Drive to Kharakhorin to the magnificent Erdene Zuu Monastery, one of Mongolia’s most beautiful Buddhist structures. This evening, enjoy a traditional Mongolian barbeque for dinner. (Ger Camp; B, L, D)
Day 5, July 5. Shankh monastery, nomadic encampment
In the morning visit Shankh Khiid, a monastery within a short driving distance of Erdene Zuu and Kharkhorin that was once frequented by Zanabazar, the renowned Buddhist artist and religious leader. Opportunity to visit a local herder family to learn about nomadic ways of lifestyle, sample some of the dairy products and help them with their daily chores. (Ger Camp; B, L, D)
Day 6, July 6. Tsetserleg, Buyandelgeruulekh Monastery
Today we drive to the capital of Arkhangai, a province considered one of the most beautiful in Mongolia, visit Buyandelgeruulekh Monastery, which was once home to almost 1,000 monks. Stay in a local ger camp. (Ger Camp; B, L, D)
Day 7, July 7. Tövkhön Monastery, Kharkhorin
Trip to Tövkhön monastery, built in mid 17th century for famous Buddhist ruler of Mongolia Zanabazar. The trip will involve 4 hour hike in the area through some grassy slopes. Packed lunch. Return to the ger camp for dinner and overnight.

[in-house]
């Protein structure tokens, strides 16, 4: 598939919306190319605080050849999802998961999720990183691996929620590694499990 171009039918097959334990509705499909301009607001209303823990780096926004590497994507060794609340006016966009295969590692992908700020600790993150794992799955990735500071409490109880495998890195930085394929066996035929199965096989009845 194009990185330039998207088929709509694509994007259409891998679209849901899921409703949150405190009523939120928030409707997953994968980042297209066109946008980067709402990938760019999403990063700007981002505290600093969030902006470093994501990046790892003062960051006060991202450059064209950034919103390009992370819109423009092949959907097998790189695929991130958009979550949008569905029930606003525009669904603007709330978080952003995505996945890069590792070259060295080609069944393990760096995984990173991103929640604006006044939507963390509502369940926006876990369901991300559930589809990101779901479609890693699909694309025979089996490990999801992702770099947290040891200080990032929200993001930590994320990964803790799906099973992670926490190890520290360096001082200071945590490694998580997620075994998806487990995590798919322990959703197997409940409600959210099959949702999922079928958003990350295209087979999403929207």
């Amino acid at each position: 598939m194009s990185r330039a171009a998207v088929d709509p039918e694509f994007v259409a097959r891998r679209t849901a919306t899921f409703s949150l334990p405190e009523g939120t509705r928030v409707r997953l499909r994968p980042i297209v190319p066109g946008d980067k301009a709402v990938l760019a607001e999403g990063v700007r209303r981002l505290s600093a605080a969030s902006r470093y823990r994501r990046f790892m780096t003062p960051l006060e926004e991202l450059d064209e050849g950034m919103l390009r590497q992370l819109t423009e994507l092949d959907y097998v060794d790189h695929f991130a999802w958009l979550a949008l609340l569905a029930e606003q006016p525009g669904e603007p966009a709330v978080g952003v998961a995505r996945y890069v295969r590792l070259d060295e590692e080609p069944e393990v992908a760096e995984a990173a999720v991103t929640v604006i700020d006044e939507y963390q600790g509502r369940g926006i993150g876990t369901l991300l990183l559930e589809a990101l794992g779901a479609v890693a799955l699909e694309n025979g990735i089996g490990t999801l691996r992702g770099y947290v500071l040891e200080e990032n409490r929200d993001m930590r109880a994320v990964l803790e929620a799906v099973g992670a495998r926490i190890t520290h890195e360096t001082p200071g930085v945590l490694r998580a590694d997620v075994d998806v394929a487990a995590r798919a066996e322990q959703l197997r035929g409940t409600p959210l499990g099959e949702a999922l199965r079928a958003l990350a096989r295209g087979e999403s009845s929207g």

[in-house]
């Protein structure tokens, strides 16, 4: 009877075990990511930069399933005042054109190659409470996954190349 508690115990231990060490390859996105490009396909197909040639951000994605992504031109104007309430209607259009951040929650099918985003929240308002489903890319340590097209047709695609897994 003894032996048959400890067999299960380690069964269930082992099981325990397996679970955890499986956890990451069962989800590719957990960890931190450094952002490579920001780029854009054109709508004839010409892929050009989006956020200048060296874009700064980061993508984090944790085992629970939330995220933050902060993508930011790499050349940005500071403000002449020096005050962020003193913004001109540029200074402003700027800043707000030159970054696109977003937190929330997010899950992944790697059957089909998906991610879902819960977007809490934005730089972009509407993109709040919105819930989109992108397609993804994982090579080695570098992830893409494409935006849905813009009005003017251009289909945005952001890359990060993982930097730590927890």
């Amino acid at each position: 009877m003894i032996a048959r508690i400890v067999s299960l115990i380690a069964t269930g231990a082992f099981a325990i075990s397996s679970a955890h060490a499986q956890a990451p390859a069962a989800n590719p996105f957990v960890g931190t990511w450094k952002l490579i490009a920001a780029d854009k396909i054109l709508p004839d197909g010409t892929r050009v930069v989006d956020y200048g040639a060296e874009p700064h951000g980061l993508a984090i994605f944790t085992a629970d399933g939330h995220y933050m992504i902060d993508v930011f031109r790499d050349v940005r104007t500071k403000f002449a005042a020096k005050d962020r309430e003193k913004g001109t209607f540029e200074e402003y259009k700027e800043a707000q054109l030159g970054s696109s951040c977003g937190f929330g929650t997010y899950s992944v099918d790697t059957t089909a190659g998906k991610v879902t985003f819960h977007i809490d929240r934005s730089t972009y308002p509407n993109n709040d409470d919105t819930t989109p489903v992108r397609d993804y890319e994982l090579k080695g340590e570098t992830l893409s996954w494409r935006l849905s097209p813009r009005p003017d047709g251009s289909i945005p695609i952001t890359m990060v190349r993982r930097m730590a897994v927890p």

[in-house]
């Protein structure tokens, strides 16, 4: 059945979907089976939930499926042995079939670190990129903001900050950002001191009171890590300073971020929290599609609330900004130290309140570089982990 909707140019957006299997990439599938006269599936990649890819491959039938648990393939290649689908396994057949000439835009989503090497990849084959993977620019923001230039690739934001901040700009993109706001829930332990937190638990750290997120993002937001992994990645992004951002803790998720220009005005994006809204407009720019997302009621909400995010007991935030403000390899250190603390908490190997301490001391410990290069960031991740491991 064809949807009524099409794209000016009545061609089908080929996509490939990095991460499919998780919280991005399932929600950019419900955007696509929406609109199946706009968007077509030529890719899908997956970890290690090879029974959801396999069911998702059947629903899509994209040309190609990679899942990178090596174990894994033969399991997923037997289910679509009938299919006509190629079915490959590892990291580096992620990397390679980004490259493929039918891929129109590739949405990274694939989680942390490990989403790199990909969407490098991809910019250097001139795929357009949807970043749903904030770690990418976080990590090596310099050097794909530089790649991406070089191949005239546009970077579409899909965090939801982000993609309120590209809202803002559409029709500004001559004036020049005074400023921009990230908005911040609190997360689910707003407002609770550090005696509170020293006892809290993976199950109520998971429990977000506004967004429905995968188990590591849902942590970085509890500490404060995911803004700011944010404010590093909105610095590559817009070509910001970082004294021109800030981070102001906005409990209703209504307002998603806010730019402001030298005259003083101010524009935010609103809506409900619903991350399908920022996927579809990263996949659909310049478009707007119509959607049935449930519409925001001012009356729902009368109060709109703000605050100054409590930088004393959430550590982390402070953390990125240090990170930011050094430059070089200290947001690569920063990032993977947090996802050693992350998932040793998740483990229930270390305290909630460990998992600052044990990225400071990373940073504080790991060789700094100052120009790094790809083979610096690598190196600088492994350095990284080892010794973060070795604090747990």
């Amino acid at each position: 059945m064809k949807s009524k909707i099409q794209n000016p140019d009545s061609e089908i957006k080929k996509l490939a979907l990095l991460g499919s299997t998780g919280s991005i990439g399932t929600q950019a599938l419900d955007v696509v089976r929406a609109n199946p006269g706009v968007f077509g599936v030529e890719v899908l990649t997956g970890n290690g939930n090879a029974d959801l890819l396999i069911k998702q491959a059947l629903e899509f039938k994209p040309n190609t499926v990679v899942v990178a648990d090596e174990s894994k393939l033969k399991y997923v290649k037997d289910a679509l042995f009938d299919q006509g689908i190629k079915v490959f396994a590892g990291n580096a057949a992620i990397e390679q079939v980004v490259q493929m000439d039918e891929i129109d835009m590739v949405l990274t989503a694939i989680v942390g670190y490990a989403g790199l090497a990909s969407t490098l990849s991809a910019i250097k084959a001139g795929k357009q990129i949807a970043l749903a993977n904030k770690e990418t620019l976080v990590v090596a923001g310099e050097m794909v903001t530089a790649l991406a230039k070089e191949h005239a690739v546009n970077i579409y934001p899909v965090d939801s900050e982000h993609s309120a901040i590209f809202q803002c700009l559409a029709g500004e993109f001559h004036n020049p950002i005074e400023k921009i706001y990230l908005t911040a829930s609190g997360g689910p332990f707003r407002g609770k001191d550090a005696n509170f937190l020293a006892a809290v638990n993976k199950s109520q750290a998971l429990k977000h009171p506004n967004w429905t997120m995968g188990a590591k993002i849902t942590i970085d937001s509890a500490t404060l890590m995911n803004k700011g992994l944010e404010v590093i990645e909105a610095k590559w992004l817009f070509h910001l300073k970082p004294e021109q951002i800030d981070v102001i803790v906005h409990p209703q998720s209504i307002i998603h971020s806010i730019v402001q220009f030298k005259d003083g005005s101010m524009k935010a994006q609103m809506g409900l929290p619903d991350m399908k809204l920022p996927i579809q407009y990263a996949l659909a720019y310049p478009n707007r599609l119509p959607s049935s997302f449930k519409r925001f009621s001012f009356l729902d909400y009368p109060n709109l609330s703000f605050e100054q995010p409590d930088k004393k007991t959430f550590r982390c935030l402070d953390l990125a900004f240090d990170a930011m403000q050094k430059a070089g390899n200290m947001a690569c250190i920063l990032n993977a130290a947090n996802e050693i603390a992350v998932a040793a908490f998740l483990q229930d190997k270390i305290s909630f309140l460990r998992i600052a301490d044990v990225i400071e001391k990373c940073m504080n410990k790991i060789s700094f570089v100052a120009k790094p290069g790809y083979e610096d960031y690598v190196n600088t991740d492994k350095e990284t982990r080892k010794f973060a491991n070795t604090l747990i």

Day 8, July 8. Ulaanbaatar via Khar Balgas and Tsogt Taij Ruins
Our first stop is at the ruin of the large citadel of the Uyghur Empire capital, Khar Balgas. The next stop will be at the ruins of Prince Tsogt, a famous central Mongolian prince and patriot who fought for the independence of Mongolia in the 17th century. (Hotel Ulaanbaatar or similar; B, L, D)
Day 9, July 9. Ulaanbaatar, Dambadarjaalin and Dashchoilin monasteries